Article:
Xbox to Acquire More Game Studios, Says Analyst

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After executing a number of high-profile acquisitions to bolster the Xbox's future first-party lineup, Microsoft Studios isn't quite finished with adding more game studios to its repertoire claims one analyst. Though 2018 was an incredibly productive year for the gaming arm of Microsoft, having acquired a whopping six development studios and founding a seventh, an International Data Corporation (IDC) analyst remains confident that the software giant hasn't fully satisfied its first-party goals for Microsoft Studios.

Since its lackluster announcement in 2013, the Xbox One has suffered from one crucial problem: its painfully prominent lack of first-party titles. While PS4 players have enjoyed hit first-party exclusives like The Last of Us, Bloodborne, and God of War over the Sony console's lifetime, Xbox players have had much less to keep their attention on the console exclusive front over the past five years. However, Microsoft began taking significant measures to turn this around in 2018, announcing at E3 2018 Microsoft Studios' acquisition of Ninja Theory (Hellblade: Senua's Sacrifice), Playground Games (Forza Horizon series), Undead Labs (State of Decay series), and Compulsion Games (We Happy Few), as well as Obsidian Entertainment (Fallout 12, and New Vegas) and InXile Entertainment (Wasteland 2 and 3) in November 2018.

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In an interview with GamingBolt, IDC analyst Lewis Ward contends that Microsoft Studios will be looking to further pad out its rapidly growing first-party development body into 2019, noting that it "doesn’t still have as large a game developer base as either Sony or Nintendo even after these [past] acquisitions." Lewis safely surmises that Microsoft's expansion of its gaming arm in 2018 is an indication of the company's likely desire to "bolster their first party lineup by plugging 'holes' in genres and subgenres they think will grow relatively quickly over time."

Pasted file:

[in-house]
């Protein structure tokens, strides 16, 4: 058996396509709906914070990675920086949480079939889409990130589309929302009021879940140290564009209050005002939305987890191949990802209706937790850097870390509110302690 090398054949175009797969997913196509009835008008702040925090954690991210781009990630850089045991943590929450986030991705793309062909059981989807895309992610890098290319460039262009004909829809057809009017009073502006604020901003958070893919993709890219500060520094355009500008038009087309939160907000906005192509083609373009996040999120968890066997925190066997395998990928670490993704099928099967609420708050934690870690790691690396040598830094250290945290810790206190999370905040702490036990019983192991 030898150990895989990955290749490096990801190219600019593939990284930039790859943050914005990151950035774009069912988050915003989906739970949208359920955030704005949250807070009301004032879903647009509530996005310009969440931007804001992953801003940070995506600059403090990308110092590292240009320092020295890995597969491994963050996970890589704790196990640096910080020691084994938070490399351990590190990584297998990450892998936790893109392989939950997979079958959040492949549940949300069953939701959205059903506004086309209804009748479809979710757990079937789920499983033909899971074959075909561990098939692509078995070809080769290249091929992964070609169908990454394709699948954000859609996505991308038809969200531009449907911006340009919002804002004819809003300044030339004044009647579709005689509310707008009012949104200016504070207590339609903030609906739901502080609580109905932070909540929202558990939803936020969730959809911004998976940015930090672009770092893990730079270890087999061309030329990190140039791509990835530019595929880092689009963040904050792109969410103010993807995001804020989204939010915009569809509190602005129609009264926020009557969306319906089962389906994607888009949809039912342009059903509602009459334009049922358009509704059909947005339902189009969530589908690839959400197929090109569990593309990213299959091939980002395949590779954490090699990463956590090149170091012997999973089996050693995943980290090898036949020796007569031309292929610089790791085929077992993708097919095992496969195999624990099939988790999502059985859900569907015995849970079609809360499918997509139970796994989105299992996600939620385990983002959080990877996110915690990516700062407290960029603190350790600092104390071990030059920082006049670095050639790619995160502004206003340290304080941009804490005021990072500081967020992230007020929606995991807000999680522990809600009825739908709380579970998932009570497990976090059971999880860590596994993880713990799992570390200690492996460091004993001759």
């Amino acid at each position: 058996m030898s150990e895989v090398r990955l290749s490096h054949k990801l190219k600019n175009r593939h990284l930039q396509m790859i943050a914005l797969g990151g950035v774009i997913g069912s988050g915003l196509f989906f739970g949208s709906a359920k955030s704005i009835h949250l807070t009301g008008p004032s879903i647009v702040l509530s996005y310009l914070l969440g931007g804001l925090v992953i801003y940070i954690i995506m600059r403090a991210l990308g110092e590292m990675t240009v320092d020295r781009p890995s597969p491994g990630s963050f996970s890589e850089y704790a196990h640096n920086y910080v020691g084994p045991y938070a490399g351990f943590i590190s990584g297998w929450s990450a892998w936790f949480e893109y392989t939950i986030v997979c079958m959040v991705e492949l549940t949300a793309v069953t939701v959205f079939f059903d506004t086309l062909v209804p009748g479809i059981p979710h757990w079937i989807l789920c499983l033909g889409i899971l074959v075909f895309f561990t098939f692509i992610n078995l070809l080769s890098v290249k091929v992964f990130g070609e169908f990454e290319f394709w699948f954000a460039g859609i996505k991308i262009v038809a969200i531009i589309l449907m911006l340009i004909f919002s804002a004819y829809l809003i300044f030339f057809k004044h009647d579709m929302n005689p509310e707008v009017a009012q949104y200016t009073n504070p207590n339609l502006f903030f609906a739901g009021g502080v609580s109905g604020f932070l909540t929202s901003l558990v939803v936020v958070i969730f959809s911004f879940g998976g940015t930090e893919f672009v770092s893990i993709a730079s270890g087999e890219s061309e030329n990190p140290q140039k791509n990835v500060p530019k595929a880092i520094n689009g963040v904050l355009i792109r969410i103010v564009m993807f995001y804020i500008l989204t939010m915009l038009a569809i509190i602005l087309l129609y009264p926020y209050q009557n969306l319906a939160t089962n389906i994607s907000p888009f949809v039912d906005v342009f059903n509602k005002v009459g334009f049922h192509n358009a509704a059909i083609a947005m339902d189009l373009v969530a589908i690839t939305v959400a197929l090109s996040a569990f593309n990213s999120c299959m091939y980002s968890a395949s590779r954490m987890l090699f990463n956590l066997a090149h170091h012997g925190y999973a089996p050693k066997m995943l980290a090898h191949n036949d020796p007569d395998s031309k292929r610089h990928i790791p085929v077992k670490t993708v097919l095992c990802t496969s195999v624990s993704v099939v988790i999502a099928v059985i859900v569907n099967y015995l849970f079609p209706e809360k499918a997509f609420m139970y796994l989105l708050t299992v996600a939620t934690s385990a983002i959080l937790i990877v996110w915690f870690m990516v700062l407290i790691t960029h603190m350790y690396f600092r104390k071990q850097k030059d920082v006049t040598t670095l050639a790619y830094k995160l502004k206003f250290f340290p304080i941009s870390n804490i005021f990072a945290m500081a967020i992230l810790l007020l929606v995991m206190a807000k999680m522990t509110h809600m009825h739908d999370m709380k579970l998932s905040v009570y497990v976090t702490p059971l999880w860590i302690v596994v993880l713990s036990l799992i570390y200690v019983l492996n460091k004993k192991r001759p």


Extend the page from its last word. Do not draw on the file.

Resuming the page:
In a more daring estimate, Lewis projects that the next console generation will see the first implementation of VR on Xbox, musing:

"Microsoft wants to be more of enabler [sic] for other Win10-based hardware and software providers. There’s no reason Xbox One X can’t play Windows Mixed Reality games right now. I’m not sure why Microsoft hasn’t pulled that trigger on that, but they’ll very likely be in this space with their next-gen console."

The road ahead is wide open for Xbox in 2019 and beyond, with a slew of long-overdue exclusives incoming and as many as four Xbox consoles waiting to join the Xbox family on the horizon. Regardless of what directions Microsoft heads next in the gaming world (which - if Lewis's predictions prove reliable - may even include Xbox VR), the company's gaming division has more than sufficiently proven its capability to make a massive pivot on the first-party front under the leadership of Phil Spencer. Xbox's future may contain many unexpected twists, but players can almost assuredly count on having access to a solid first-party lineup along the way.

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Source: GamingBolt

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